Derrick Loop Joins ‘From Phenom To The Farm’: Episode 106


Image credit: Derrick Loop (Photo by Hector Vivas/Getty Images)

Eighteen years after the fact, pitchers from the 2006 draft are largely unaccounted for in professional baseball.

No. 1 overall pick Luke Hochevar hasn’t pitched professionally since 2016. The same goes for the 41st pick, Joba Chamberlain. Tim Lincecum last pitched in 2018, and Andrew Miller hung it up after the 2021 season.

But what about Cleveland’s 23rd rounder, lefthander Derrick Loop, who was released less than a year after signing? At 40 years old, Loop is still toeing the rubber in the Saraperos de Saltillo bullpen in the Mexican League.

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In terms of long shots to still be playing pro baseball in their 40s, Loop is the longest of long. He entered Division II Cal State LA in the fall of 2002 as a converted first baseman with very little pitching experience. He molded himself into a pro prospect thanks to being able to sink and cut his fastball and drew the attention of pro organizations heading into 2006 draft.

Despite good numbers in his short-season debut with Cleveland, Loop quickly learned the business side of baseball. When the Cleveland front office that drafted him was jettisoned, so too was Loop, and he was released towards the end of his first spring training.

“That was earth-shaking for me” said Loop. “Going from my first year, having a good year, to now I’m not even in professional baseball.”

Loop remained undeterred no matter what baseball threw at him. His next job was with the independent Chico Outlaws of the Golden League. He parlayed success in Chico into another chance in affiliated ball with the Red Sox. Then came stints in the minors with the Phillies and Dodgers, as well as Camden of the Atlantic League and the Aguilas Cibaenas of the Dominican Winter League, all in a four-year span. Loop found out after the fact while speaking with a trainer for the Dodgers when the team had chosen not to re-sign him that he had just missed the elusive call-up in 2012.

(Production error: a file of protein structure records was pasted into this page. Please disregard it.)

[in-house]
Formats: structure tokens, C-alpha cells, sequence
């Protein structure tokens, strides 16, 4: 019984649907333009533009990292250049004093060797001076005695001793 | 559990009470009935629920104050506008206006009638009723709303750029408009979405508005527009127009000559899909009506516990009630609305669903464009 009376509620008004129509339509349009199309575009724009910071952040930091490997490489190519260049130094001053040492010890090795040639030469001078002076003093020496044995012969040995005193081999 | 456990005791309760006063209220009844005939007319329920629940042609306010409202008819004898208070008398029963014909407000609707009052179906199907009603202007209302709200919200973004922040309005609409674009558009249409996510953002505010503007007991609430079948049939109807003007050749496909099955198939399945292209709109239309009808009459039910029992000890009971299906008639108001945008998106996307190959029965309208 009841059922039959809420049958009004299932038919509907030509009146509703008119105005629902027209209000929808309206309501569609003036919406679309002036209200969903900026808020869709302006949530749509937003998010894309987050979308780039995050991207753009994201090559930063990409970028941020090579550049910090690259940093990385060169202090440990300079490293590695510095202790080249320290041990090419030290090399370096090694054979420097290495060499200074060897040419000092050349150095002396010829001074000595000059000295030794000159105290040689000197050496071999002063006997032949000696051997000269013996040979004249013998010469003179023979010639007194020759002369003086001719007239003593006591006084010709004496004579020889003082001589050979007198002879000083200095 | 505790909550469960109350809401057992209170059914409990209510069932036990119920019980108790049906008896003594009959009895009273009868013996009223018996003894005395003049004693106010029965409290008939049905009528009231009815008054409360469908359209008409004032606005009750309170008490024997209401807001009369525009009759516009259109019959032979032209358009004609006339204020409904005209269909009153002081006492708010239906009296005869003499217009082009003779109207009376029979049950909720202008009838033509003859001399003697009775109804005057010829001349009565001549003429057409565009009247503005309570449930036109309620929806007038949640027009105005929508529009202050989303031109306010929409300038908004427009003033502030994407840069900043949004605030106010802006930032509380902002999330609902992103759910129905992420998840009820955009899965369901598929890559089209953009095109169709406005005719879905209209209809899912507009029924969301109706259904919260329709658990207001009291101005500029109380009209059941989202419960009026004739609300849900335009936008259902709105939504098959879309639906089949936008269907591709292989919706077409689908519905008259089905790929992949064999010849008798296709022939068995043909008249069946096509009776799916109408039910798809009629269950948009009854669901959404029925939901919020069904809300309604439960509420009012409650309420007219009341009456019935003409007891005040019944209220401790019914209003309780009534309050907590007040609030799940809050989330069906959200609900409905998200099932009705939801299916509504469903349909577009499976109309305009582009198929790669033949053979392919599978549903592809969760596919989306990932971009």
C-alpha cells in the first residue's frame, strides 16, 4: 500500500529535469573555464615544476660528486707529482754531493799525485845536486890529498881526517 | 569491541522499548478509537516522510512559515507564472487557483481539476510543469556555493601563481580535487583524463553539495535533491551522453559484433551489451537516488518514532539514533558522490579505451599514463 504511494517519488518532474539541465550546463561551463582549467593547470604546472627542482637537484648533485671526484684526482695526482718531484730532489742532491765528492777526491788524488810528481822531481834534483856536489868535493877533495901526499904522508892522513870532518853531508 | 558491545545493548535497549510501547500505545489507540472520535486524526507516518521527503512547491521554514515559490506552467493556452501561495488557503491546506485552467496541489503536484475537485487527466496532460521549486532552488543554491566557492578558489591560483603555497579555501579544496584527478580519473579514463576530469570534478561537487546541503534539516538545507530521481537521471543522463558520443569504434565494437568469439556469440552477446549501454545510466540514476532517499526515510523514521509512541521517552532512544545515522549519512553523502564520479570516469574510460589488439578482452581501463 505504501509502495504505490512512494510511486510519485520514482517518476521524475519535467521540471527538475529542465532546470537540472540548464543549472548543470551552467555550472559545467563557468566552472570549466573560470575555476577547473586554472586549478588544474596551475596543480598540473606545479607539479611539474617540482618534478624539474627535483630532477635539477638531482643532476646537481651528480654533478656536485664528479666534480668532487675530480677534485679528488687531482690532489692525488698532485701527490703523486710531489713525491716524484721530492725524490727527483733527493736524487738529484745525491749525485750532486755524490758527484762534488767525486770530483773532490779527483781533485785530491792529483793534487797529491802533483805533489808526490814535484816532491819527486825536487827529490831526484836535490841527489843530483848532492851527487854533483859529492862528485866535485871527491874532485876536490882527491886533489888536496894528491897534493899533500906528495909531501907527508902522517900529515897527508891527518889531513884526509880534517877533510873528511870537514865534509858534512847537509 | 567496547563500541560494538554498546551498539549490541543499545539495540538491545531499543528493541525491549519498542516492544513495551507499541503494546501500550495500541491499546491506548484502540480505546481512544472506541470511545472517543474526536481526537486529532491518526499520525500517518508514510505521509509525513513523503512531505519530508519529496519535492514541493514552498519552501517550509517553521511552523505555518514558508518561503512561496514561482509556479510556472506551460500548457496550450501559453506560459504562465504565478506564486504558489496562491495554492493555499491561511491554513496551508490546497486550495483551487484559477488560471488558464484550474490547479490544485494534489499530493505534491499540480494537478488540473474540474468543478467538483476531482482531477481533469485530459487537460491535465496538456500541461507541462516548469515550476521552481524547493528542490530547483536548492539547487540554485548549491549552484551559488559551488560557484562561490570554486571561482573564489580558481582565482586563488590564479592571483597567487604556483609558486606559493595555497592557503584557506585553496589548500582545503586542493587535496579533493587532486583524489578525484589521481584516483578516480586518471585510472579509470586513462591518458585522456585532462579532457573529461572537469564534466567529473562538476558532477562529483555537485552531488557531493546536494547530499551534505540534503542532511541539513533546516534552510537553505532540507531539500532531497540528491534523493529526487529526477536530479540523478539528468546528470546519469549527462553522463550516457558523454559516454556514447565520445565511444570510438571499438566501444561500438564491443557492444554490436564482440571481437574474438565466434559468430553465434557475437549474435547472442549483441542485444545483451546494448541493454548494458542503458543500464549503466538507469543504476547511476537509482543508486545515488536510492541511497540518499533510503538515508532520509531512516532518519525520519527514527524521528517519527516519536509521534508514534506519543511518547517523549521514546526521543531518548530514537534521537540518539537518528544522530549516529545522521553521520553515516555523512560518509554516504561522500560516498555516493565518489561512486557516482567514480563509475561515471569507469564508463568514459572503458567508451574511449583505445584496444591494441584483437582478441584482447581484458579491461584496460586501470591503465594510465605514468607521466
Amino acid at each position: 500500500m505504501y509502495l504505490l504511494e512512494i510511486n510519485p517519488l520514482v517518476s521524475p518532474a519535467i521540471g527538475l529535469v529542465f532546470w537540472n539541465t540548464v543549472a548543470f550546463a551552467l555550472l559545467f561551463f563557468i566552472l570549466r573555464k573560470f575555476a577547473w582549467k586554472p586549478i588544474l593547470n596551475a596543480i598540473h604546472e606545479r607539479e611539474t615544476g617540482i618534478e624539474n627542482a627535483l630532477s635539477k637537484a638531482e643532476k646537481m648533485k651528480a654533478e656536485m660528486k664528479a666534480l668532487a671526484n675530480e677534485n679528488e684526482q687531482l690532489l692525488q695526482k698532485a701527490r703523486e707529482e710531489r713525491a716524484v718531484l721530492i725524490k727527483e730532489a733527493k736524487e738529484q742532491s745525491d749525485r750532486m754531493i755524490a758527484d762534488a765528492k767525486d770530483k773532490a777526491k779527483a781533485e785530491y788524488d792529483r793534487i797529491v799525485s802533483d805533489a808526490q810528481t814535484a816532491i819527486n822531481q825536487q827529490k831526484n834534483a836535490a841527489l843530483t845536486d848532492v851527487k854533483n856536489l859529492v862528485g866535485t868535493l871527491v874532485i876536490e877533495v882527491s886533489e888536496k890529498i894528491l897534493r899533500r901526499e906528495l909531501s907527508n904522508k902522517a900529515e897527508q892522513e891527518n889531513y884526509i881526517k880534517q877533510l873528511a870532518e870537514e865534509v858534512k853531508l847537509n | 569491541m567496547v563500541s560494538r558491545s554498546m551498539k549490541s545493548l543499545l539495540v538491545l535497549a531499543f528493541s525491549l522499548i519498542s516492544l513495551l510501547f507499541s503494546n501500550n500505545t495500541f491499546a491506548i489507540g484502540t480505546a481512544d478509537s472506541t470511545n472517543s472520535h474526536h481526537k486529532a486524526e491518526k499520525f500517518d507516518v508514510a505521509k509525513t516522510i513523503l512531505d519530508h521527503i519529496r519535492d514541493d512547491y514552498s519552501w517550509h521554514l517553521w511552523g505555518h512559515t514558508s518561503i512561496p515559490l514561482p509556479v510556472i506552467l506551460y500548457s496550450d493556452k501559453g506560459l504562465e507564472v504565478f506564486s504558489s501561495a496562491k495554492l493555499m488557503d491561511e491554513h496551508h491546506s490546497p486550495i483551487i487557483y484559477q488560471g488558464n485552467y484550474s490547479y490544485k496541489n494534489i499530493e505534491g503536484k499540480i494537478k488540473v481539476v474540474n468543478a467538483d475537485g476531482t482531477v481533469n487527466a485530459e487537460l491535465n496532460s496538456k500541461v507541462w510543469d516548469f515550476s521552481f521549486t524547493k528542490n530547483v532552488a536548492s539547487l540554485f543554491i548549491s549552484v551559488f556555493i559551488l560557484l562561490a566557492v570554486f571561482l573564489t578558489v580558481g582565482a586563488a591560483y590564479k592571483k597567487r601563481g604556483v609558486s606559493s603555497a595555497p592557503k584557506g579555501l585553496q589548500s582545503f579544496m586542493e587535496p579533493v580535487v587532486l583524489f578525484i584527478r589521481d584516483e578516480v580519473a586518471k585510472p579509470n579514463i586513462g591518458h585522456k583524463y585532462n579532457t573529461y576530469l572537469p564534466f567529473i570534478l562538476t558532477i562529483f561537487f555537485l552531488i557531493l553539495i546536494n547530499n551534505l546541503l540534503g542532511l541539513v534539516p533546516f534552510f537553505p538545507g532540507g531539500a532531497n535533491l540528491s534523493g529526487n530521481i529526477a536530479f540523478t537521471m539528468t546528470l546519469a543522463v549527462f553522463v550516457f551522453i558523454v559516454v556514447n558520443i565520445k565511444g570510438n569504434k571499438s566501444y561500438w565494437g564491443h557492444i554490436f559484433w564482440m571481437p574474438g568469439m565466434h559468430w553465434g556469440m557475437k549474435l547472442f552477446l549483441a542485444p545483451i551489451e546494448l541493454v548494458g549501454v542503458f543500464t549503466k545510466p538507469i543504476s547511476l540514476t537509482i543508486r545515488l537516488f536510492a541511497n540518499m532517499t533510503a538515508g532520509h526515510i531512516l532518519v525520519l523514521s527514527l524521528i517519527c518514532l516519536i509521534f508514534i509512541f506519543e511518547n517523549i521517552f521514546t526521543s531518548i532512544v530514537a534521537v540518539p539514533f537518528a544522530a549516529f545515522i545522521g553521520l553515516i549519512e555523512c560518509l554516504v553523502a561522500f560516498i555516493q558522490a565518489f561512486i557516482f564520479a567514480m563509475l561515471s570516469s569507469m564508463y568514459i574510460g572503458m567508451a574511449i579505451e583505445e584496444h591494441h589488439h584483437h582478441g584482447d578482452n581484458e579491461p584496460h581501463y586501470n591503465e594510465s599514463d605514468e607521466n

“He said, ‘Hey I can tell you this because we didn’t re-sign you, but you were this close to making it to the big leagues,’” Loop recalled. “So that was almost a bittersweet thing to hear, that I was that close. And that was my last year in affiliated baseball.”

After four seasons in the Atlantic League—and a summer pitching in Japanese independent baseball—Loop took a chance and returned to Latin America with Culican of the Mexican League and instantly found himself at home. He carried a 0.55 ERA during his first year in the Culican bullpen, cementing himself as a regular in the Mexican Winter and Summer Leagues as he adjusted his craft to fit his new home.

“I’ve had to evolve many times,” said Loop. “Once guys knew I had a good slider, I had to start throwing more sinkers. I learned a split, threw it in the bullpen for two years before I started using it in games. And now it’s one of my best pitches.”

After a decade of searching for stability in baseball, Loop found his home outside of America. He’s pitched full time in Mexico since the winter of 2016, winning three championships, pitching in three Caribbean Series and even meeting his wife. Currently in his 19th season of pro baseball, the lefty competes with the same vigor that made quitting after being released at age 23 not an option.

“I know how hard I’ve worked to get here, so to know that I’m still playing and still doing what I love, it’s pretty awesome.”

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